This new BV-BRC isn’t just a combination of the three legacy sites, which will go offline in the fall after testing on the beta site is complete: It is faster, has much more data, and includes new and expanded tools for both bacterial and viral researchers.
“With the new unified site, there are functionalities and features and data that are not in the legacy sites by virtue of the fact we’re joining them together,” said Kenyon, whose primary role is in project management and software engineering.
One new shared tool that benefits the viral community is the comprehensive genome analysis. PATRIC had this tool for bacterial analysis, and when the sites merged, a similar tool was built for SARS-CoV-2. There’s also a new SARS-CoV-2 variant tracker on the website dedicated to the new mutations and their relative preponderance and timing.
The primary source of the BV-BRC’s baseline data is NCBI GenBank, the nation’s repository for DNA sequences. The BV-BRC takes that data, does additional analysis, and processes it in ways that make it comparable for its users.
“What we [are] is like a boutique resource,” Kenyon said. The BV-BRC “is geared very much toward the research groups they’re supporting, using terminology and workflow patterns that would be typical for a bacterial or viral researcher.”
There are more than 30 interactive data analysis and visualization tools, including genome assembly, genome annotation, and phylogenetic tree analysis. There are several comparative genomic tools like sequence alignment and several new tools including a 3D protein structure viewer that offers a three-dimensional rendering of a protein that you can rotate and color-code.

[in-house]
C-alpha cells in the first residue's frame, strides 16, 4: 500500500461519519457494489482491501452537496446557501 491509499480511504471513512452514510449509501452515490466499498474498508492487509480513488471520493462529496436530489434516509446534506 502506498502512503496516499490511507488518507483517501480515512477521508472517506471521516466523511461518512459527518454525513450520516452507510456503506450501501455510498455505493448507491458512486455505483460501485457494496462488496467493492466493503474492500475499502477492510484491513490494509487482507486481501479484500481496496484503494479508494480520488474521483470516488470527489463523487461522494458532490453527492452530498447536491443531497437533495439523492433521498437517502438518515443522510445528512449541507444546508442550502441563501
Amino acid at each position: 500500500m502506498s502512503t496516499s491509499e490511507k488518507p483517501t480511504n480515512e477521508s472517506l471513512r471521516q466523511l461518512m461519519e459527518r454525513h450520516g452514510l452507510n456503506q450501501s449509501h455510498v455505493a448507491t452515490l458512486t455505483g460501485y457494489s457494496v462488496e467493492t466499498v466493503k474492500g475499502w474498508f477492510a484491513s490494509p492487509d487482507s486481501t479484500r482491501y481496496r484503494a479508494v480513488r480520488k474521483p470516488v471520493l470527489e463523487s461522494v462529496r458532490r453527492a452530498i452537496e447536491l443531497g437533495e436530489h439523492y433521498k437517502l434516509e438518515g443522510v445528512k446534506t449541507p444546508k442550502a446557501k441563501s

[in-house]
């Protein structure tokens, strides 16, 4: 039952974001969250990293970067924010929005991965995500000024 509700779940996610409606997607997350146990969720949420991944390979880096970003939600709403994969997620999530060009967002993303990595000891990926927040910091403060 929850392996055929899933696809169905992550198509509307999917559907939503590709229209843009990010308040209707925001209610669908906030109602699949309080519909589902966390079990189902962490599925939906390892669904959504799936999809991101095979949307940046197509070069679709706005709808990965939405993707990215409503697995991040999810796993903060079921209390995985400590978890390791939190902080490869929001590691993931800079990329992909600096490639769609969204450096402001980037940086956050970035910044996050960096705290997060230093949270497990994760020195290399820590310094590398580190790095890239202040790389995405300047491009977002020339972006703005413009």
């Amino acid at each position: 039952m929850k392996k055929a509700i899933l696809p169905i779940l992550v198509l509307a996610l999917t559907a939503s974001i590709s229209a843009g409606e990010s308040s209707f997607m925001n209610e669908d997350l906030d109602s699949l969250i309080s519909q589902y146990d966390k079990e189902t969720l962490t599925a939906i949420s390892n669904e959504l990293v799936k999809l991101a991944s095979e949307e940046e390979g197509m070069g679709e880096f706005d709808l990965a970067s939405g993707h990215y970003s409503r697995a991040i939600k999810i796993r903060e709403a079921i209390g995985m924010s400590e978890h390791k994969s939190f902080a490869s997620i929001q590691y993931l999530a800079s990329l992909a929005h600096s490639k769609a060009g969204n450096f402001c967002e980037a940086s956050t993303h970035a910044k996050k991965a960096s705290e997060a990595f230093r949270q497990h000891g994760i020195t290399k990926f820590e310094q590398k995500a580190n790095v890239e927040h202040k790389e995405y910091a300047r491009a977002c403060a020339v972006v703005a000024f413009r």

Not only is the BV-BRC free, but researchers are also given free storage for their data and private workspaces where they can do their comparative analyses. They can share their results with others, generate reports and figures for publications, and ask questions through the site’s help desk.
Spreading the Word
Kenyon, Wattam, and their team at the Biocomplexity Institute have been working on the project for more than 15 years, helping develop and maintain the database (at the time, the PATRIC site, and now, the BV-BRC), building new analytic tools, and training users.
A significant part of the UVA team’s work has been reaching out to the scientific community and training researchers on what these sites can offer them. Up until a few months ago, they were training users on the legacy sites, but now they are helping existing users migrate over to the BV-BRC site as well as recruiting new users.
“We’re helping them understand how to use it—with all this data and the mixture of bacterial and viral data and we have 30 or more analysis tools, some of which are quite complex—to understand how those things work and how you can use them and how you can use them in your research,” Kenyon said. “People don’t want to use the site just to use the site; they have a research question in mind. How do I use this tool, this website, to answer my real question? So it’s helping people transform their research questions into analysis and then helping them interpret what the resource or the website is telling them.”
PATRIC, IRD, and ViPR are used extensively by the research community with about 32,000 registered users combined—those who have created free accounts and logged in. Last year, users ran roughly 30,000 analysis jobs a month using the research pipelines provided by these systems. While there are only a few thousand currently using the new BV-BRC site, the outreach effort is ramping up with announcements on the existing sites, notifications sent to users, social media posts, and quick-start videos on how to search and filter data and submit and review the results of analysis jobs.
Wattam teaches an online training course for the website and holds workshops and webinars. During those sessions, she has seen how researchers tend to pull down different pipelines to run their data and then struggle to interpret the results. Many are amazed when she shows them how, with the BV-BRC, they can do their analysis in one place—for free.
With the BV-BRC, there is no need to spend weeks or months manually analyzing data.
“When we did the first genome annotation, before we had pipelines, we were able to annotate a genome and it took six months—and that was with a team of people working on it,” Wattam said. Now—with the BV-BRC—“you can do it in minutes.”